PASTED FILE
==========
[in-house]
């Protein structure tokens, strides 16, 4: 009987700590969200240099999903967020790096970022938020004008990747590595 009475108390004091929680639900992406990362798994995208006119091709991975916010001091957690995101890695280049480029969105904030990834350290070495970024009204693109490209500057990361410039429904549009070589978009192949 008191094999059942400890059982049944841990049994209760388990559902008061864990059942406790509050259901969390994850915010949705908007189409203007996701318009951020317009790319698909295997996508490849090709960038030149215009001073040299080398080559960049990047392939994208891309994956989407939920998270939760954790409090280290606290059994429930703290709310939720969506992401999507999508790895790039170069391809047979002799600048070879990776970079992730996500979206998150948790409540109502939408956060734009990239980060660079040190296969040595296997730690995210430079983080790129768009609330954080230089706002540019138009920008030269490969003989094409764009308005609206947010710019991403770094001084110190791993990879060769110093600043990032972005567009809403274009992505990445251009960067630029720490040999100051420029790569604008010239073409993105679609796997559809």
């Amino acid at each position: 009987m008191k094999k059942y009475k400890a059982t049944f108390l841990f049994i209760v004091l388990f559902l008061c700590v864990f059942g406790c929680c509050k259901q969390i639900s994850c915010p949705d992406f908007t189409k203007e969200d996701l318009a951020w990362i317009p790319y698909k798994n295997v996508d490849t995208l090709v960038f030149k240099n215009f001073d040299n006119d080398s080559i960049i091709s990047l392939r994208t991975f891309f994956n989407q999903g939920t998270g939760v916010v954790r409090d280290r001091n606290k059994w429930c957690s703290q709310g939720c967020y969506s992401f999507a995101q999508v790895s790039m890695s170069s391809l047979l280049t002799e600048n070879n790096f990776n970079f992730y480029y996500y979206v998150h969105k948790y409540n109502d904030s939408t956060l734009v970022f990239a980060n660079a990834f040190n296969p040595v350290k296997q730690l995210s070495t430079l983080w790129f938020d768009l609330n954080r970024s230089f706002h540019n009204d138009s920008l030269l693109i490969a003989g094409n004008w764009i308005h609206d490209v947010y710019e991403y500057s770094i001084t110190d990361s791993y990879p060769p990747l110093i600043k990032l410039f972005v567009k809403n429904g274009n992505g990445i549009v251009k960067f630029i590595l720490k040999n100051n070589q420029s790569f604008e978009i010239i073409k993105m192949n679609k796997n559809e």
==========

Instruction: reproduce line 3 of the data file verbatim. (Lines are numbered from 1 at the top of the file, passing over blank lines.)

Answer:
């Amino acid at each position: 009987m008191k094999k059942y009475k400890a059982t049944f108390l841990f049994i209760v004091l388990f559902l008061c700590v864990f059942g406790c929680c509050k259901q969390i639900s994850c915010p949705d992406f908007t189409k203007e969200d996701l318009a951020w990362i317009p790319y698909k798994n295997v996508d490849t995208l090709v960038f030149k240099n215009f001073d040299n006119d080398s080559i960049i091709s990047l392939r994208t991975f891309f994956n989407q999903g939920t998270g939760v916010v954790r409090d280290r001091n606290k059994w429930c957690s703290q709310g939720c967020y969506s992401f999507a995101q999508v790895s790039m890695s170069s391809l047979l280049t002799e600048n070879n790096f990776n970079f992730y480029y996500y979206v998150h969105k948790y409540n109502d904030s939408t956060l734009v970022f990239a980060n660079a990834f040190n296969p040595v350290k296997q730690l995210s070495t430079l983080w790129f938020d768009l609330n954080r970024s230089f706002h540019n009204d138009s920008l030269l693109i490969a003989g094409n004008w764009i308005h609206d490209v947010y710019e991403y500057s770094i001084t110190d990361s791993y990879p060769p990747l110093i600043k990032l410039f972005v567009k809403n429904g274009n992505g990445i549009v251009k960067f630029i590595l720490k040999n100051n070589q420029s790569f604008e978009i010239i073409k993105m192949n679609k796997n559809e």